RENEE MONTAGNE, host:

When it comes to immunizing children, a growing number of pediatricians and family doctors say they are not being paid enough. A study in this month's journal Pediatrics found a wide variation in how much doctors earn for childhood immunizations. NPR's Brenda Wilson reports.

BRENDA WILSON: When New Jersey pediatrician Doctor Richard Lander started out 26 years ago, giving children shots was pretty simple.

Dr. RICHARD LANDER (Pediatrician, Livingston, New Jersey): There were probably half a dozen vaccines that we gave. The vaccine manufacturer charged me x dollars, I charged my patients y dollars, they paid, and they submitted it to their own insurance companies.

WILSON: These days, children will get more than 20 vaccines by the time they are 18, at a cost of about $1,500. It can seem simple, a routine visit to the pediatrician for 20-month-old twins, Dominic(ph) and Angelina(ph), who have come for polio and influenza shots. But first, a wriggling Dominic has to submit to a well-child visit with one of Doctor Lander's partners, Doctor Amy Metar(ph).

Dr. AMY METAR (Pediatrician, Livingston, New Jersey): Hi there, Dominic. Can we take a listen to you?

(Soundbite of crying)

Dr. METAR: I know, buddy. I'm sorry.

WILSON: There's a fee for the well-child visit, the vaccine, and a fee for administrating the vaccine.

Dr. LANDER: We will bill for the vaccine we've administered, and we will bill for the vaccine administration fee. Many managed-care organizations will say, why are you so interested in getting paid more for the vaccine administration fee? Look how well I pay you for the vaccine. We're talking about a product and we're talking about a service. Don't pay me for one and not pay me for the other.

WILSON: But not all pediatricians and family practitioners pay such close attention to the practice as a business. Doctor Gary Freed, of the University of Michigan Health Systems, recently conducted a study in pediatrics. He surveyed pediatricians and family practitioners in 76 private practices across the country.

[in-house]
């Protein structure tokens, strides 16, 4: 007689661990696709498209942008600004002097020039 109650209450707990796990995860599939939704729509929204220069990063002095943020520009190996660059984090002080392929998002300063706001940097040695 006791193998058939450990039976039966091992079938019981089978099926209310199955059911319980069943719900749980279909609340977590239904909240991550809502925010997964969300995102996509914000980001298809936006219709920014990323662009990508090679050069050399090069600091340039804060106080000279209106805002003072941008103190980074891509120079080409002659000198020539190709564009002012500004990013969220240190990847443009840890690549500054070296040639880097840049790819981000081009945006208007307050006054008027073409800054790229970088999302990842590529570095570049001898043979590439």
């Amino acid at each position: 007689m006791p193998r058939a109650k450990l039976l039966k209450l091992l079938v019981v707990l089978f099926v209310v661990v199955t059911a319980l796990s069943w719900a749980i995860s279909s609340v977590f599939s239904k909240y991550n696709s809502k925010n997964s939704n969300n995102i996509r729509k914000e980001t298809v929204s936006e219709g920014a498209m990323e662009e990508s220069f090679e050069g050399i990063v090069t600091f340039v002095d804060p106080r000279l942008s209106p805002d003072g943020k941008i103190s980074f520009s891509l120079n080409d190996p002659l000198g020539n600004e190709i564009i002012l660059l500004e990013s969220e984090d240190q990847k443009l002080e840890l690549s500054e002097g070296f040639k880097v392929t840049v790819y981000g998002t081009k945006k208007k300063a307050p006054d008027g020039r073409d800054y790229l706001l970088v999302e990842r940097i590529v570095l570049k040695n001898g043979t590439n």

Dr. GARY FREED (University of Michigan Health Systems): We found some physicians who, quite honestly, didn't know what they were paying for vaccines and had to dig up records to figure that out.

WILSON: Many physicians were, in fact, losing money on childhood immunizations.

Dr. FREED: It turns out that some physicians were paying over three times what other physicians were, for the exact same vaccine. By the same token, we found that some physicians were being reimbursed more than twice as much as other physicians for the exact same vaccine.

WILSON: There are a host of expenses associated with childhood immunizations - administrative costs for the time it takes to order and stock the vaccines, the cost of refrigerators to store vaccines, electricity, and insurance.

Dr. FREED: Some of these vaccines cost over $100 a dose. And if you're thinking about stocking, you know, 60 to 100 doses in your practice, that's a significant capital outlay while you're waiting to get reimbursed, from anywhere from 30 to 90 days.

WILSON: In another survey of more than 1,000 pediatricians and family practitioners in the same issue, at least a fifth of family practitioners say they can no longer afford to vaccinate children, which can be a problem particularly in rural areas of the country where there are often no alternatives. Only a few pediatricians say they are considering not vaccinating, but 40 percent of them feel inadequately paid by insurers. That includes the government, the largest purchaser of vaccines, which provides them for free for children who are not insured. But the government pays only a nominal fee for administering the vaccines.

Susan Pisano, a spokesperson for America's Health Insurance Plans, an advocacy group for health insurers, says private insurers are being asked to pick up the government's slack.

Ms. SUSAN PISANO (Spokesperson, America's Health Insurance Plans): What has happened is that because government, Medicare and Medicaid, typically pays providers, doctors, and hospitals less, those doctors and hospitals have been expecting greater payment from employer-sponsored plans. That cost shift probably amounts to about 10 percent of my premium and your premium.

WILSON: Most doctors and pediatricians, she says, are operating at a profit, and employers and consumers should not have to pay for the inefficient ones. To reduce his costs, Richard Lander, who's chairman of the American Academy of Pediatrics Committee on practice management, started a group purchasing organization for doctors to buy vaccines at a discount. But he says he's still losing money on insurers; one insurer wanted to pay him even less than the federal government does.

Dr. LANDER: They were unwilling to give a better payment, and I decided to drop the company. I couldn't bear anymore to be paid so poorly.

WILSON: And if more pediatricians and primary care physicians stood up to insurers, Landers says, they wouldn't be the poorest paid in the medical profession. Currently, insurers and pediatricians and family practitioners are discussing how to remedy the situation. Brenda Wilson, NPR News.

MONTAGNE: It's Morning Edition from NPR News.

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